Originally Posted by schoonerdog
Beautiful picture! It's a triradial asymmetrical I believe.
Is the sail in a sock?
Do you have a bow sprit? Most asym chutes I've seen on cats are flown with the tack on a sprit. (The Gemini
cats have a cool gizmo that permits the tack of an asymmetrical or any other headsail to be run on a track across the whole front beam.)
Assuming you have a sprit, it should have a standup block or something out on the end to rig the sail tack to via a guy or tack line. Rig one sheet on the side you want to set the chute on. Raise the sail in the sock. Take out most of the slack in the guy/tack line - bring the tack to a few feet of the end of the sprit. Raise the sock, the sail fills, adjust the sheet and guy as needed and open a beer
The downside of asymmetricals vs symmetricals is that to gybe you pretty much have to sock the chute, swap the sheets
, then re-open the sail again on the new tack. Some folks rig both sheets
to the clew and can walk the chute through its gybe (around the forestay) if the wind
is light. But if the wind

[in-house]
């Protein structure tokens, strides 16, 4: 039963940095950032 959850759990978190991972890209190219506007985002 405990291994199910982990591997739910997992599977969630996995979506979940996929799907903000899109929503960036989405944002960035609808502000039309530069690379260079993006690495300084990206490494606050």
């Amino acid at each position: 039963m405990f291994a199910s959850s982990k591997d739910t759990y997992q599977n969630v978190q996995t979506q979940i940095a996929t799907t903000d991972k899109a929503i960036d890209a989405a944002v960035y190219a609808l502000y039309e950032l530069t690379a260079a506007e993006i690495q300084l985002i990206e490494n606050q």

is light, socking the chute is real easy and probably reduces the risk of snagging the sail on something and tearing it.
If your sail is an aysmmetrical and you don't have a sprit, not to worry, you may still be able to create a virtual sprit by using two bows guys together to place the tack near the centerline and attach one sheet (depending on which side you set the chute) to the clew. I've done this with my symmetrical to force it to act like an asymmetrical and can get a little above 90 degrees apparent.
Finally, if you have an asym but no sprit, you can rig the chute like a symmetrical with one guy and one sheet on each tack/clew. Handle it just like a symmetrical and gybing will be easy just by adjusting the guys/sheets from active to lazy. (One sheet and the opposite guy are always active and the opposites are always lazy.) The asym might look a little funny
doing this, but it'll work! This all sounds WAY more complicated than it is.